For example, if you are creating a personal website, most first-name-only domains are already taken – like aaron.com and most other variations as the image below shows. Sometimes adding your last name’s initial can produce more available domains, but you can see from the image that AaronT.com is selling for $1,895! So that’s also not always a viable option.

First and Last name domains are easier to come by, but First + Middle + Last name domains are even easier to come by because the more unique a name is, the less likely someone else has already snatched it up.


This is where you might have to get a little creative and do some domain name searching. Most domain name search engines will give you additional various “Available” options if your first choice domain name isn’t available:

  1. Sometimes the .org, .net, .tv, or a lesser known variant is still available. The search engines usually list everything that’s possible and its availability status.
  2. Also try searching for brand keywords or adjectives that you could include in a URL.
  3. If you want to know who owns the address you want, you can do a WHOIS lookup.
  4. Sometimes you can “Make An Offer” or Hire an Agent to try to negotiate a deal with the owner of a domain name you really want. But this kind of thing is more likely to happen if you represent an already well-established company – like if nike.com was owned by a third-party and not the Nike company itself.
  5. Some domain name search engines like Nameboy.com allow you to fill in your two primary keywords for your brand and they rearrange those to try to find something that’s available.
  6. Website Hosting Providers (like Dreamhost) <affiliate link> also provide Domain name search tools to enable them to register your new Domain name through them. If you’ve found a host you like, feel free to search for a Domain name there. If not, check out this article on “Choosing the Right Website Host”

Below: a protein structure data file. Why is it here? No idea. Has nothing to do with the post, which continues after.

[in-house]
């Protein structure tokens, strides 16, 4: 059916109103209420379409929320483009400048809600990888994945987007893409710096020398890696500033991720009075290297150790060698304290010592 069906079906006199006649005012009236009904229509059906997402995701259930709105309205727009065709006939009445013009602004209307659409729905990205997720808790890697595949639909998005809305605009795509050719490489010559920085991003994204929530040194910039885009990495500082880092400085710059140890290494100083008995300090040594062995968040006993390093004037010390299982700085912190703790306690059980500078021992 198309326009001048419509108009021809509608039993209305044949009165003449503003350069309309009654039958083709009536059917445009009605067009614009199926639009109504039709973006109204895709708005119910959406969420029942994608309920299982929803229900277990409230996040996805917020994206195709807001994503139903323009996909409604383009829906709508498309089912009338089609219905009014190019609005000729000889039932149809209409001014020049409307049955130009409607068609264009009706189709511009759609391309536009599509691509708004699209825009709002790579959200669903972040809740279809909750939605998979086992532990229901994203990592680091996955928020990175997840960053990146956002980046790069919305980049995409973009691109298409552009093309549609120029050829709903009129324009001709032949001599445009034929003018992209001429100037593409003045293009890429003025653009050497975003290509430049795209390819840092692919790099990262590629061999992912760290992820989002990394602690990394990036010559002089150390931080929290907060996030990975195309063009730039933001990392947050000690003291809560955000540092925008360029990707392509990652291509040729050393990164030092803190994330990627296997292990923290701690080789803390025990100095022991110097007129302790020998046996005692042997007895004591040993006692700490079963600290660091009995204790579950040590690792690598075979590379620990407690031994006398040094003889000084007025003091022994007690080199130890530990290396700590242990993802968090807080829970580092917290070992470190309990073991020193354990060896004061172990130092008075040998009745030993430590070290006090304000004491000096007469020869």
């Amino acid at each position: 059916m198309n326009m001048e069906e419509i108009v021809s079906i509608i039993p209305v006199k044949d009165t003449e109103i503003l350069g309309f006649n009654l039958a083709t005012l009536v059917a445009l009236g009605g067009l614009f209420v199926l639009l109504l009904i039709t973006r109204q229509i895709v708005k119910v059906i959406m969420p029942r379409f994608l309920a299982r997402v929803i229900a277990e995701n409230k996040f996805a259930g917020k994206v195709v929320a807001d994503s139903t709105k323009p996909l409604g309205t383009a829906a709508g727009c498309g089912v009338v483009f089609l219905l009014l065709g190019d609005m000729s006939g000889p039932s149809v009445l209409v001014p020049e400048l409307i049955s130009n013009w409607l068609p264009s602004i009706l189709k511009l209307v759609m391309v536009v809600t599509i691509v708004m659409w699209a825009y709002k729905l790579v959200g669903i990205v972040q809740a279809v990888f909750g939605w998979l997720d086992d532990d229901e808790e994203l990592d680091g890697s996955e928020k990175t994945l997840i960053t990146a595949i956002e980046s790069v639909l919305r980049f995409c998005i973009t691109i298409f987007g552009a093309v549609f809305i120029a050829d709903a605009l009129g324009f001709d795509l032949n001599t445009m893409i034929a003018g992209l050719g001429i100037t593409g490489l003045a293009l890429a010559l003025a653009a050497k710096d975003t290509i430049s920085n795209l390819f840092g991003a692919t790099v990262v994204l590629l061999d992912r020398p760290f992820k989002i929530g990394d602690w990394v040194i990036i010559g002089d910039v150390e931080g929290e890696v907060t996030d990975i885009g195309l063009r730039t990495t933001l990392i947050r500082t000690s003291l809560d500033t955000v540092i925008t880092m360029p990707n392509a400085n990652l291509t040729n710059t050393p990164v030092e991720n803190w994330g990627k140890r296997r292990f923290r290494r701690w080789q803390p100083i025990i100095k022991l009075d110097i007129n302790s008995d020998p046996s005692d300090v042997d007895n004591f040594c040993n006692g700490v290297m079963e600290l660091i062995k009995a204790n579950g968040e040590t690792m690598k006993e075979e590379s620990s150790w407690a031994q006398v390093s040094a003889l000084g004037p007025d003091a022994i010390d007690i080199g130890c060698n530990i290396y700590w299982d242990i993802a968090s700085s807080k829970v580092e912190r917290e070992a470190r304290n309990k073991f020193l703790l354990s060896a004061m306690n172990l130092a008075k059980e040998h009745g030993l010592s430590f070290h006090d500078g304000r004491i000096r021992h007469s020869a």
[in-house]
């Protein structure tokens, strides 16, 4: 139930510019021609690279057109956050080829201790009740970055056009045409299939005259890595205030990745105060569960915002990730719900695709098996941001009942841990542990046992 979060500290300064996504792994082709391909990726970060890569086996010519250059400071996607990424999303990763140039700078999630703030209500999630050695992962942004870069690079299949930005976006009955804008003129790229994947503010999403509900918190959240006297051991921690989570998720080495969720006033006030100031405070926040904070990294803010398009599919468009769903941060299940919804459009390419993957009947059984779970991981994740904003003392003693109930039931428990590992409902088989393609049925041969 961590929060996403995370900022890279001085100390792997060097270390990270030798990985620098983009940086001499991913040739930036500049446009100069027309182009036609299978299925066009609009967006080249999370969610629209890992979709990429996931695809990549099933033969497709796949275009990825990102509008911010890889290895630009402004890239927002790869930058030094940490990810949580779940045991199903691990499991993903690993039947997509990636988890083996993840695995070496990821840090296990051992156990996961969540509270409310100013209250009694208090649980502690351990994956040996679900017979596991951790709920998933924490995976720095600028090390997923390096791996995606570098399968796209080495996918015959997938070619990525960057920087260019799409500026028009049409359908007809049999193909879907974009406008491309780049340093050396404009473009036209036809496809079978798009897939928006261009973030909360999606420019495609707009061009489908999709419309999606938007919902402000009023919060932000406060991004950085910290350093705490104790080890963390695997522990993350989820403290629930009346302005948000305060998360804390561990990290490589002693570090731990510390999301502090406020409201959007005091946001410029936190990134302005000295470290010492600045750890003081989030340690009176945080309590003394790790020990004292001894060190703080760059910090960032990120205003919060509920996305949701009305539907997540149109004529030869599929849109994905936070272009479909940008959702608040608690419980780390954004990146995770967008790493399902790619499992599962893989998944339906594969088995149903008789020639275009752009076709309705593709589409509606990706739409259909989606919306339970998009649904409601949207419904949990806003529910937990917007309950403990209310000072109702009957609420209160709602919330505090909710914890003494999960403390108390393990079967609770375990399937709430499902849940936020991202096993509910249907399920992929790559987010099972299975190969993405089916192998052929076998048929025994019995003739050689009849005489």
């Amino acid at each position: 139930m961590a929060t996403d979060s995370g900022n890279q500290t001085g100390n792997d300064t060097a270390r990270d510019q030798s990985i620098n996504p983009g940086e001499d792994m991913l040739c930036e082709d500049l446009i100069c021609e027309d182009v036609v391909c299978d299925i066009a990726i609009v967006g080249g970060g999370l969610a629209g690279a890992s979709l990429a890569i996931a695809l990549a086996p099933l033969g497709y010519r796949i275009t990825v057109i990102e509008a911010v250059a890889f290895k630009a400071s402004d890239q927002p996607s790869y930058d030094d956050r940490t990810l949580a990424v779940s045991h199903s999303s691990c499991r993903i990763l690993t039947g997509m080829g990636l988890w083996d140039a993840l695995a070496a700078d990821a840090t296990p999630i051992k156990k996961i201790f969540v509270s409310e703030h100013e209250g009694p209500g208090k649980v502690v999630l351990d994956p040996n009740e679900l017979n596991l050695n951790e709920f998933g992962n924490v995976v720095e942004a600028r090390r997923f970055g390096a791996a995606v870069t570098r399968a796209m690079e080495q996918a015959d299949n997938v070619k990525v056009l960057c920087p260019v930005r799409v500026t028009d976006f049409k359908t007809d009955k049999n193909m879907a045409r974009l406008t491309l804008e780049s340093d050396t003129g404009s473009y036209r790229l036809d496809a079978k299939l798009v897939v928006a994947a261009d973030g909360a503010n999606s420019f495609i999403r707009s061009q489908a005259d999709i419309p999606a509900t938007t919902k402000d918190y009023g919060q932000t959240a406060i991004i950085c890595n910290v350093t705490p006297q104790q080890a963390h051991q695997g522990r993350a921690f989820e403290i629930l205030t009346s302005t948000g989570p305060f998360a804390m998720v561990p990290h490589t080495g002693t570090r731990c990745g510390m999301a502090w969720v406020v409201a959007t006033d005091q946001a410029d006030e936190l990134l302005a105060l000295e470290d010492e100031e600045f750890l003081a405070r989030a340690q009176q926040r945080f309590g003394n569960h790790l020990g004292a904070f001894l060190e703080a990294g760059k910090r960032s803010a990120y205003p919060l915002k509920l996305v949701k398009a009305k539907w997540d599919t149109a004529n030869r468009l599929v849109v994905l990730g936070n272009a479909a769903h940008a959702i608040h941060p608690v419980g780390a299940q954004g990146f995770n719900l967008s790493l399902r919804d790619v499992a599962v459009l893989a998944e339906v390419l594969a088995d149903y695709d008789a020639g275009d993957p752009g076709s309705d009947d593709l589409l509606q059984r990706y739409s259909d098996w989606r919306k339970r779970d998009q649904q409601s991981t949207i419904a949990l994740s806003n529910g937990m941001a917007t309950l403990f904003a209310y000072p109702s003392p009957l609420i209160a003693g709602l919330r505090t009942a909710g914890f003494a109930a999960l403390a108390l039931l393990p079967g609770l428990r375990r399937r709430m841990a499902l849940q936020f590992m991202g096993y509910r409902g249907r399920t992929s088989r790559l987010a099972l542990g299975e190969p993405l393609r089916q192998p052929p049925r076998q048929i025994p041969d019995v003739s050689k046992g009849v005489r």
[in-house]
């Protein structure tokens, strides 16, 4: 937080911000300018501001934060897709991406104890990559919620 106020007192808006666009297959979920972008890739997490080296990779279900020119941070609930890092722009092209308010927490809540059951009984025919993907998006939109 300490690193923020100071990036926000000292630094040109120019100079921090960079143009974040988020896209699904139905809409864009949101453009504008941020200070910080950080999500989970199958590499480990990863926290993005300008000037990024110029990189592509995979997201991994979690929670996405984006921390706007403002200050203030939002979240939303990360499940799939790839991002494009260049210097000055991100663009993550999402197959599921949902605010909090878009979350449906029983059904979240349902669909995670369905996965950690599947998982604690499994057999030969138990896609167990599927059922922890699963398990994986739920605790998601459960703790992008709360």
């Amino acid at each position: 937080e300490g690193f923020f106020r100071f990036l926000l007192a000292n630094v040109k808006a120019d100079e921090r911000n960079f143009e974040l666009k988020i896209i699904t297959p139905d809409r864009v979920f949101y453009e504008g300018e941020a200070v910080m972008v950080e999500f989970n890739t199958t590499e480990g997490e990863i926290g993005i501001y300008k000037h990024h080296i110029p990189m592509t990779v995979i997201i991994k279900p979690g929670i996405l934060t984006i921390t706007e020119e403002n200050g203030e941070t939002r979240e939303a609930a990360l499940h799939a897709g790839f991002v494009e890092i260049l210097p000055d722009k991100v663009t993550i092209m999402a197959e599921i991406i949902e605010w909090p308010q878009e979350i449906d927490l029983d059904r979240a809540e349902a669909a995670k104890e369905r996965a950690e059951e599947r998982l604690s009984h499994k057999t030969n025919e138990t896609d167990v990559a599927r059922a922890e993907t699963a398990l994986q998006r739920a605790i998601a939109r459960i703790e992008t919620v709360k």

Recommended Domain Name search engines

  1. Nameboy.com (takes two keywords, rearranges them, can include hyphens)
  2. Namecheap.com (the screenshot above is from this site, its well designed and has loads of options)
  3. Dreamhost.com (my personal web host since 2009) <affiliate link>

Once you’ve found a good name, register that thing already! If it’s REALLY great, it might not be too long before someone else comes along and registers it first~

Leave a reply Build WordPress Themes: Set Up a Developer Environment

After you’ve created a localhost installation of WordPress on your computer, the next step is to set up a Developer environment to get all the tools and content ready for you to use as you develop and test this new Theme.

(By the way, if you haven’t yet created a localhost installation of WordPress on your computer, then I highly recommend Bitnami. It’s a simple double-click installer that puts all the relevant applications – MySQL, PHP, Apache, and WordPress – on your machine in no time. Give it a shot: Bitnami WordPress.)

There are 5 basic steps to setting up a good Developer environment:

  1. Install a “Starter” or blank Theme
  2. Import WordPress Theme Unit Test Data
  3. Add the Developer Plugin(s)
  4. Install an appropriate IDE (Integrated Development Environment)
  5. Create your WordPress Theme Project in your IDE

1. Install a “Starter” or blank Theme

You have a number of decent “Starter” Themes you can choose from including:

  1. Underscores (from the WordPress Theme guys)
  2. Toolbox (the Theme that preceded Underscores)
  3. Handcrafted (based on Toolbox, created by a WordPress developer)
  4. Roots (including Bootstrap, Grunt, and HTML5 Boilerplate)
  5. Bones (including Sass, Custom Post Types & Custom Dashboard)
  6. Quark (based on Underscores)

But the most recent blank-style Theme from the WordPress Theme Team themselves is Underscores. They assert that it’ll give you a “1,000-Hour Head Start” on Theme Development. And one extra nice thing about Underscores is that it lets you customize the name of the Theme template and .ZIP file you download directly from their website. It’ll help you get started that much sooner.

Once you decide on a Starter theme to install, head to your WordPress Dashboard >> Appearance >> Themes >> Add New to upload the .ZIP file, “Activate” it, and begin.
WordPress Add New Theme

2. Import WordPress Theme Unit Test Data

The next thing you want to do is be sure that you have an adequate amount of Test Data to test for all possible usage scenarios in your Theme (things like Stickies, Tags, Categories, nested drop-down menus, multiple authors, different image sizes, lists, blockquotes, tables, and so on). Rather than trying to figure this all out on your own, the WordPress team has made it quite handy to download and install all possible test data on your own.

(For a quick look at what all this test data will look like, you can head over to wptest.io’s Demo page.)